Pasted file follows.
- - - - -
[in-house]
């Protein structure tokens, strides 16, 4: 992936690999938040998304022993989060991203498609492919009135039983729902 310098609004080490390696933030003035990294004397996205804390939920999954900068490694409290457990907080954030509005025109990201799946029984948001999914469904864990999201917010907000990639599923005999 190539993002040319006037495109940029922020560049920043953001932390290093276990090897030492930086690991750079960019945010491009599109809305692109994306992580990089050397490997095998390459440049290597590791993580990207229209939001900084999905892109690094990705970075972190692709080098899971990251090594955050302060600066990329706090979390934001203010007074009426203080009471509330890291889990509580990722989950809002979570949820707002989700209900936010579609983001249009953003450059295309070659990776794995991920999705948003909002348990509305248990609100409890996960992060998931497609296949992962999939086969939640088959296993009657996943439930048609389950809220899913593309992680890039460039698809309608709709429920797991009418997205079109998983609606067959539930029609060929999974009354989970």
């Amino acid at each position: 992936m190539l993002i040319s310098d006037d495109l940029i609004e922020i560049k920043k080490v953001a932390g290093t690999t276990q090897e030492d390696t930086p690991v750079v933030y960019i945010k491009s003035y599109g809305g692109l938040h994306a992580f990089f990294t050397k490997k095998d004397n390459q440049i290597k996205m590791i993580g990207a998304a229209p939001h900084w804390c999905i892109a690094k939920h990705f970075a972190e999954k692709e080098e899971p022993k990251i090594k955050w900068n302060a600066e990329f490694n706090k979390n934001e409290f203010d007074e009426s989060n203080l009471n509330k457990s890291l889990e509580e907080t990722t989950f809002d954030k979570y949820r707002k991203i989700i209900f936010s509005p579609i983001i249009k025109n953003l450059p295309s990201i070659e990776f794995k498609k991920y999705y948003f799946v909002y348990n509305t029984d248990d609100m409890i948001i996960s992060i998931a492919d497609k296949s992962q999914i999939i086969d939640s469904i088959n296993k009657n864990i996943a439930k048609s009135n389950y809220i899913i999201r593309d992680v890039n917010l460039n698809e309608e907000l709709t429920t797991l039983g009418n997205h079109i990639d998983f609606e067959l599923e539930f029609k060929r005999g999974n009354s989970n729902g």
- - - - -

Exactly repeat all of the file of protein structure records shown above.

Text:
[in-house]
């Protein structure tokens, strides 16, 4: 992936690999938040998304022993989060991203498609492919009135039983729902 310098609004080490390696933030003035990294004397996205804390939920999954900068490694409290457990907080954030509005025109990201799946029984948001999914469904864990999201917010907000990639599923005999 190539993002040319006037495109940029922020560049920043953001932390290093276990090897030492930086690991750079960019945010491009599109809305692109994306992580990089050397490997095998390459440049290597590791993580990207229209939001900084999905892109690094990705970075972190692709080098899971990251090594955050302060600066990329706090979390934001203010007074009426203080009471509330890291889990509580990722989950809002979570949820707002989700209900936010579609983001249009953003450059295309070659990776794995991920999705948003909002348990509305248990609100409890996960992060998931497609296949992962999939086969939640088959296993009657996943439930048609389950809220899913593309992680890039460039698809309608709709429920797991009418997205079109998983609606067959539930029609060929999974009354989970």
């Amino acid at each position: 992936m190539l993002i040319s310098d006037d495109l940029i609004e922020i560049k920043k080490v953001a932390g290093t690999t276990q090897e030492d390696t930086p690991v750079v933030y960019i945010k491009s003035y599109g809305g692109l938040h994306a992580f990089f990294t050397k490997k095998d004397n390459q440049i290597k996205m590791i993580g990207a998304a229209p939001h900084w804390c999905i892109a690094k939920h990705f970075a972190e999954k692709e080098e899971p022993k990251i090594k955050w900068n302060a600066e990329f490694n706090k979390n934001e409290f203010d007074e009426s989060n203080l009471n509330k457990s890291l889990e509580e907080t990722t989950f809002d954030k979570y949820r707002k991203i989700i209900f936010s509005p579609i983001i249009k025109n953003l450059p295309s990201i070659e990776f794995k498609k991920y999705y948003f799946v909002y348990n509305t029984d248990d609100m409890i948001i996960s992060i998931a492919d497609k296949s992962q999914i999939i086969d939640s469904i088959n296993k009657n864990i996943a439930k048609s009135n389950y809220i899913i999201r593309d992680v890039n917010l460039n698809e309608e907000l709709t429920t797991l039983g009418n997205h079109i990639d998983f609606e067959l599923e539930f029609k060929r005999g999974n009354s989970n729902g």